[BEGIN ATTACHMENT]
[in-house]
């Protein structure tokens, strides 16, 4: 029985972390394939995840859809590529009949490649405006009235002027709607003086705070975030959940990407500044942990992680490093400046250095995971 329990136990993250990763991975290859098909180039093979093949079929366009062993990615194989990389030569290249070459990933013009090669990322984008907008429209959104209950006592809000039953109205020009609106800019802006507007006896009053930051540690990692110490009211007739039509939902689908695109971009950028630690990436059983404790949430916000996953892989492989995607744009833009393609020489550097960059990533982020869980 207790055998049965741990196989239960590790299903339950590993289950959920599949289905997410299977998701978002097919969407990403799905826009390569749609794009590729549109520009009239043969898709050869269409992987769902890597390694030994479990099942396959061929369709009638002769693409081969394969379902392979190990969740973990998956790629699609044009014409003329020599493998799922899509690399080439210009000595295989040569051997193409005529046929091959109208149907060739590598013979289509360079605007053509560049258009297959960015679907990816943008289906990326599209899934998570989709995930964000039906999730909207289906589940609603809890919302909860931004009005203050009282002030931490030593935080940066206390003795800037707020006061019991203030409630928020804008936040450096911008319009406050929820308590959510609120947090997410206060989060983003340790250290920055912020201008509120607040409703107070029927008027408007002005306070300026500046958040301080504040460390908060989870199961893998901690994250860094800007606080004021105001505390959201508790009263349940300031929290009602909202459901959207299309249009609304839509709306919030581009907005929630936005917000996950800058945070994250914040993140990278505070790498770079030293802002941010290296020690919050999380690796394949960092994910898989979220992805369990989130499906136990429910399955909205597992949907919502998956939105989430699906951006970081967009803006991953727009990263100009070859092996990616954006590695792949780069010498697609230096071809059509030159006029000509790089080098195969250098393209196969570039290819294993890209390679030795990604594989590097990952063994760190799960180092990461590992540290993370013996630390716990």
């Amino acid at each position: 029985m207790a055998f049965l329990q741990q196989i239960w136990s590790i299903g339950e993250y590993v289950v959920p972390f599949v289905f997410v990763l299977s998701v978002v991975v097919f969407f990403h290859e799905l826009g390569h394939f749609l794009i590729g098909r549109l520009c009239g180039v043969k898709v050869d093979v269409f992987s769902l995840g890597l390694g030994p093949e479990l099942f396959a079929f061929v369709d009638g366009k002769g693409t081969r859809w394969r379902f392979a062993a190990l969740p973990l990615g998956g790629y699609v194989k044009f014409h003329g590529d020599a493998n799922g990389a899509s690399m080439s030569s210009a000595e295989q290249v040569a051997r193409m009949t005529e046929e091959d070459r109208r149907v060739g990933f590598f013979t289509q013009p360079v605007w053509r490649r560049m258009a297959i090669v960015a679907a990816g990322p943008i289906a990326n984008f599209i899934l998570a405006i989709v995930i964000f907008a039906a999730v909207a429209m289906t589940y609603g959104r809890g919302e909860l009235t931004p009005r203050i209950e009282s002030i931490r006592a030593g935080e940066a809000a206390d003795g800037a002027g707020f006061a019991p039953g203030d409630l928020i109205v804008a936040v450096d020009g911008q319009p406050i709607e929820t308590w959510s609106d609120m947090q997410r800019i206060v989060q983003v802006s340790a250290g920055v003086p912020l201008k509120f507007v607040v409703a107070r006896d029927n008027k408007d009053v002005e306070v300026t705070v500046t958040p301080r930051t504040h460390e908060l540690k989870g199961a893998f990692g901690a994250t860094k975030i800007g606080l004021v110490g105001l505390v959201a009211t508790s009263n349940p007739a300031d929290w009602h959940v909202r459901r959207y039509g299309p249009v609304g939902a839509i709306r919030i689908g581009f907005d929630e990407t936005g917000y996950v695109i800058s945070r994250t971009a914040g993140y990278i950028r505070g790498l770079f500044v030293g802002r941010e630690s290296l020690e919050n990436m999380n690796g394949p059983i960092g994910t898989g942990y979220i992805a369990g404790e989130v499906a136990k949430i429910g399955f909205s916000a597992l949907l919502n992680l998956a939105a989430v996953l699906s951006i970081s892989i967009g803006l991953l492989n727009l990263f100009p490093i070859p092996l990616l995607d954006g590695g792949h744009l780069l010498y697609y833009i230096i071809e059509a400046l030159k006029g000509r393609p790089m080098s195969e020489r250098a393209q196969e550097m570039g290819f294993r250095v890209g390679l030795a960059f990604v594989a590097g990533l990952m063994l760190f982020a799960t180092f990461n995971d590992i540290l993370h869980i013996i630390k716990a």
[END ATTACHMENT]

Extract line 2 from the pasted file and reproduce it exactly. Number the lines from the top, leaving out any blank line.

């Protein structure tokens, strides 16, 4: 029985972390394939995840859809590529009949490649405006009235002027709607003086705070975030959940990407500044942990992680490093400046250095995971 329990136990993250990763991975290859098909180039093979093949079929366009062993990615194989990389030569290249070459990933013009090669990322984008907008429209959104209950006592809000039953109205020009609106800019802006507007006896009053930051540690990692110490009211007739039509939902689908695109971009950028630690990436059983404790949430916000996953892989492989995607744009833009393609020489550097960059990533982020869980 207790055998049965741990196989239960590790299903339950590993289950959920599949289905997410299977998701978002097919969407990403799905826009390569749609794009590729549109520009009239043969898709050869269409992987769902890597390694030994479990099942396959061929369709009638002769693409081969394969379902392979190990969740973990998956790629699609044009014409003329020599493998799922899509690399080439210009000595295989040569051997193409005529046929091959109208149907060739590598013979289509360079605007053509560049258009297959960015679907990816943008289906990326599209899934998570989709995930964000039906999730909207289906589940609603809890919302909860931004009005203050009282002030931490030593935080940066206390003795800037707020006061019991203030409630928020804008936040450096911008319009406050929820308590959510609120947090997410206060989060983003340790250290920055912020201008509120607040409703107070029927008027408007002005306070300026500046958040301080504040460390908060989870199961893998901690994250860094800007606080004021105001505390959201508790009263349940300031929290009602909202459901959207299309249009609304839509709306919030581009907005929630936005917000996950800058945070994250914040993140990278505070790498770079030293802002941010290296020690919050999380690796394949960092994910898989979220992805369990989130499906136990429910399955909205597992949907919502998956939105989430699906951006970081967009803006991953727009990263100009070859092996990616954006590695792949780069010498697609230096071809059509030159006029000509790089080098195969250098393209196969570039290819294993890209390679030795990604594989590097990952063994760190799960180092990461590992540290993370013996630390716990």